Macbeth (2015)

Macbeth_2015_posterRelease Date: December 11, 2015
Cast: Michael Fassbender, Marion Cotillard, Paddy Considine, Sean Harris, Jack Reynor, Elizabeth Debicki, David Thewlis
Director: Justin Kurzel
Studio: Anton Capital Entertainment, DMC Film, Creative Scotland, Film4, See-Saw Films
 Studio Canal, The Weinstein Company
Genre(s): War Drama
Based On The Tragedy of Macbeth by William Shakespeare
Rating: ????½?
Review Spoilers: Low

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Predictably and unsurprisingly, few things make the English Literature major in me happier than Shakespeare, you should know that right off the bat.

Upon hearing that this version of Macbeth casted a lead like Michael Fassbender for the titular character and Marion Cotillard for Lady Macbeth, I was entirely too excited to watch it. I’ve long been a fan of Fassbender’s acting, from the one-man-show performances in Shame and Hunger to his historical dramatic role in 12 Years a Slave, hell, I even love him as Magneto in the X-Men prequels. He’s an actor who can perform a wide range of emotions that convince and captivate the audience from start to finish.

There was never a doubt in my mind that Fassbender could pull off Macbeth, but he did it in a way that gave me a new insight on the infamous character. Notably, he created a far more compelling Macbeth than I seem to remember. To me, Macbeth has always been guided by those around him, an interesting character because of the circumstances that put him there. While Cotillard’s Lady Macbeth was every bit as enjoyable as the character always is (with Cotillard contributing massively to it), Fassbender’s Macbeth creates a far more deranged character than often interpreted.

Popular culture often suggests that Lady Macbeth is the root of all sin, typically neglecting Macbeth’s own voracious ambition. While academics are happy to analyze every line, word, and punctuation to retort this claim, the public’s resounding notion remains the same. Cotillard downplays Lady Macbeth’s sinister side and gives her character a soft nuance that is not frequently highlighted. Her guilt in the latter part of the film is all-consuming while she witnesses her husband spiral deeper into the role of the villain.

The mark of a good actor is being able to take a character that has been done a thousand times and bring something new to the table. The entire cast manages to bring new aspects to their characters, in a way that can only be successfully done on film. In theater, there is always a need to emote to everyone in the audience, in a film, the audience is in the camera. It doesn’t just require a different branch of acting, it allows for a completely new range of emotions. The scenes are larger and more cinematic, the colors are more vibrant, the illusion is grander and requires a delicacy of movement and sound.

There are certain things you just can’t do on stage, but Justin Kurzel does a fantastic job of painting a gruesome and colorful story that emphasizes all of the themes and motifs of this tale while retaining much of Shakespeare’s original dialogue. I’ll be the first to admit that I’ve never seen a theater play performance of Macbeth, but in a play, the director is often forced to be creative in order to set the performance apart from banality. In films, this is also a common issue. Battle scenes and fight sequences are often drawn out for the sake of cinematic presence and are used as a form of heavy-handed emphasis, but they can also be used as a vehicle for originality and creativity.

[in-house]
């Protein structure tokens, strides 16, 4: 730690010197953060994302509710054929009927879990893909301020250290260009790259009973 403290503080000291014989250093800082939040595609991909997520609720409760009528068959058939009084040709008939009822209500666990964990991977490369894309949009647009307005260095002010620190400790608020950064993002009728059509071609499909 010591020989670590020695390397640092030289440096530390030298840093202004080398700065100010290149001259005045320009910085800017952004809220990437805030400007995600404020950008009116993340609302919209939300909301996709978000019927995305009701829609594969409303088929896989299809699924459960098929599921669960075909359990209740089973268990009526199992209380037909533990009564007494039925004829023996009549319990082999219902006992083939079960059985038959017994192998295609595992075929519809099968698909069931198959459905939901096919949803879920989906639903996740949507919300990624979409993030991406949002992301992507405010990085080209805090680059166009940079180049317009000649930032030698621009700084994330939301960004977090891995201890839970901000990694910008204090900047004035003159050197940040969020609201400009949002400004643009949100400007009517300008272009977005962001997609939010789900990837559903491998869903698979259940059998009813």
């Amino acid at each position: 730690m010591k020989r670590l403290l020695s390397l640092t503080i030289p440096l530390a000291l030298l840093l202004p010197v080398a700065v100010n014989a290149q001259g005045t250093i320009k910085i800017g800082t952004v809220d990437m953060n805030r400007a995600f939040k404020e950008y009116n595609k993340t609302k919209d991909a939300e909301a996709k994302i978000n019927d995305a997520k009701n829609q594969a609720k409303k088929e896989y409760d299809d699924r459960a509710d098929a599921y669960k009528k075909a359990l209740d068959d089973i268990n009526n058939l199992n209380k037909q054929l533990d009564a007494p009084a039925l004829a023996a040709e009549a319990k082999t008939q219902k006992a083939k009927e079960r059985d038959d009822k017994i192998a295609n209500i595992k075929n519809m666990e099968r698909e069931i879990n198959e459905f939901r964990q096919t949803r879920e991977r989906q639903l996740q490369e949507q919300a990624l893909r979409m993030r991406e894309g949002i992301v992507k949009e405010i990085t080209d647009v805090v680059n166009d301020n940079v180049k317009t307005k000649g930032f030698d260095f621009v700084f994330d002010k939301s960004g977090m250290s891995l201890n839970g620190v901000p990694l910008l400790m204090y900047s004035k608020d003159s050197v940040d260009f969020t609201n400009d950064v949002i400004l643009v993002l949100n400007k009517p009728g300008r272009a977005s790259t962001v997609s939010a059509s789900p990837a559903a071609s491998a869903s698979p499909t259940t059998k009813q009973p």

The battle scenes in Macbeth have a strong presence within the film, but it does not merely show off the intensity of battle, rather it punctuates the feral and deeply grounded side of Macbeth’s character. As a ruler, he is distant and tyrannical, his paranoia is alienating. As a warrior on the battlefield his emotions are palpable and raw, his intentions are clear and he is totally honest. The Macbeth that is ready to shed blood on the battlefield feels the more honorable man, than the one who does so from his throne.

Kurzel paints a somewhat traditional version of Macbeth, with no sudden twists or turns in narrative, but it is effective nonetheless. The use of Shakespeare’s script might deter the general audience, but also creates a new dimension to stand on. The use of color, specifically red, emphasizes blood and guilt and is used heavily without being overbearing.

The strangeness of the witches feels arcane and mysterious without being overtly supernatural. They are harbingers of Macbeth’s destiny, but they do not seal his fate. Kurzel’s version suggests that Macbeth drives himself towards madness more than the witches’ prophecy does. The decision to give Macbeth a son makes his acts against Banquo and Macduff even more cruel and heartless. Banquo’s own prophecy not only incites jealousy, but also bitterness within Macbeth that is felt in his ruthlessness. His actions against family are in retaliation to his own dying legacy.

Final Thoughts: Kurzel’s Macbeth delivers a familiar story in a more traditional setting, but still manages to bring forth a new, bolder version of Macbeth that Michael Fassbender does a brilliant job delivering. Beautifully done, this shouldn’t be missed on the big screen.

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